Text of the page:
In their approach to the Brexit negotiations, Theresa May and David Davis have encouraged the fantastical notion that the UK can leave behind our membership of the EU, the Single Market, and the Customs Union, and somehow be better off and more prosperous than our remaining part of these institutions would afford. How this might be possible is unexplained, other than a nebulous notion of achieving international trade deals signed with distant nations other than with the largest trading bloc in the world, situated right on our doorstep.

It is difficult to envisage what we will be left with when we eventually reach 29 March 2019.  I think that leaving the Single Market and the Customs Union represents economic hara-kiri for the UK, and that it therefore will not happen. We will do a deal to retain access that inevitably requires the inclusion of the free movement of people.  “Hard Brexit” is doomed, and the utterly specious notion that “No deal is better than a bad deal” must surely be shot down in flames – no deal is the worst possible of any sort of deal.

Looking further ahead, it is possible optimistically to foresee a date when the UK re-applies, post-Brexit, for EU membership, as it becomes brutally apparent that the decision to leave was a mistake of gargantuan proportions.

But as we contemplate Brexit of whatever complexion, consider this heart-breaking reality :  The UK currently has the best terms of membership of the EU of any of the member states : We are not part of the Eurozone and are exempted from contributing to bailing out Eurozone member countries such as Greece. We are not part of Schengen, and will not be. The soft border between Northern Ireland and Eire, integral to the continued success of peace in Northern Ireland, is made possible by our EU membership (and endangered by Brexit). We retain the annual contribution rebate established by Margaret Thatcher’s government.  And we are explicitly exempted from the aspiration of “ever closer union” espoused by the rest of our erstwhile EU partners.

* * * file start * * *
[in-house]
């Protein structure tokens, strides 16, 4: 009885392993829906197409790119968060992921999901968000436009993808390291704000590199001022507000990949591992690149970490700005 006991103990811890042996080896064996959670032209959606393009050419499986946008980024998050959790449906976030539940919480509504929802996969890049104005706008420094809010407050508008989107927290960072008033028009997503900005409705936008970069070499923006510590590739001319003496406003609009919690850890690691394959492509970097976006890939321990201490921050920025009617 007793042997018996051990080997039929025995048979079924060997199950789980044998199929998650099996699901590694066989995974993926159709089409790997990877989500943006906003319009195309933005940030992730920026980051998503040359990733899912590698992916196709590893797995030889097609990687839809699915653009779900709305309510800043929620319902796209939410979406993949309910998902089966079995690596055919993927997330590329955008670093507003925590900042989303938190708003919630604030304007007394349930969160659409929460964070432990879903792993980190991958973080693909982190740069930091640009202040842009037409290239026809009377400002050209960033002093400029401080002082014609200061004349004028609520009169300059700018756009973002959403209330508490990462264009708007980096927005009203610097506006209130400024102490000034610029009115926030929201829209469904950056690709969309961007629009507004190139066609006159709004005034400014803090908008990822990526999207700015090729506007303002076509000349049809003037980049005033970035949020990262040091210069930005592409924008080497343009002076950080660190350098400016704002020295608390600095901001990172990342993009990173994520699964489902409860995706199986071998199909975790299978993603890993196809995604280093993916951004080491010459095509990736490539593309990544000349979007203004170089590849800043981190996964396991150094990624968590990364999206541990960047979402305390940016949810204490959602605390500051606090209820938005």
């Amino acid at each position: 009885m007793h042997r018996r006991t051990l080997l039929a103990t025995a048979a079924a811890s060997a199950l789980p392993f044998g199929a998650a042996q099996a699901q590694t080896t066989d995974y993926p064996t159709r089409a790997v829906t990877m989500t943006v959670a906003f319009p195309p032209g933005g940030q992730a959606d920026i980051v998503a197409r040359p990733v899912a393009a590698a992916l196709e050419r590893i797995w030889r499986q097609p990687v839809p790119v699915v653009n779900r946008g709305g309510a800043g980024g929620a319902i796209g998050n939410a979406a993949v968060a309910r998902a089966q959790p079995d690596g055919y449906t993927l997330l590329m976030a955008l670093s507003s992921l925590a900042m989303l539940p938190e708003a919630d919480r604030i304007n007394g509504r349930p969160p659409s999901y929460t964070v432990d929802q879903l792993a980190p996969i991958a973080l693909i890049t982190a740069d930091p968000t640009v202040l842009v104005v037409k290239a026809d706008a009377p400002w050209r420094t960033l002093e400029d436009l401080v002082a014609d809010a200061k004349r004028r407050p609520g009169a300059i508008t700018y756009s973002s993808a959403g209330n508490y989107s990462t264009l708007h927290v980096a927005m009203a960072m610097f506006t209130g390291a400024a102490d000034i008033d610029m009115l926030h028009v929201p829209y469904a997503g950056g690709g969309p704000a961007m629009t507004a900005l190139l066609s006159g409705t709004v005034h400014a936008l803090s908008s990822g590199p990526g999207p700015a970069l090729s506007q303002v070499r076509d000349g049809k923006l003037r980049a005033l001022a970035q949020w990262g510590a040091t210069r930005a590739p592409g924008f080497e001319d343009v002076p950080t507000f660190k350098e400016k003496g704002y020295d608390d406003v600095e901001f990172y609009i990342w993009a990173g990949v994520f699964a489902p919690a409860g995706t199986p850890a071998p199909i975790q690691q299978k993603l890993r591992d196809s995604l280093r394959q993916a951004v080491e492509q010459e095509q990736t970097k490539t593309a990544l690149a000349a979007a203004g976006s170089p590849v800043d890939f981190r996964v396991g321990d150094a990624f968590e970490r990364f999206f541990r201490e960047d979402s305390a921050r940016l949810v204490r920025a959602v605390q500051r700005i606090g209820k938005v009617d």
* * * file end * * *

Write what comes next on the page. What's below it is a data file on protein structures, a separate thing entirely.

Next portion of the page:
All of these benefits would disappear on Brexit, and it is highly unlikely that we would be able to have any of them reinstated should we in future seek to re-join the EU.  In my view, this compounds the enormity of the decision to leave.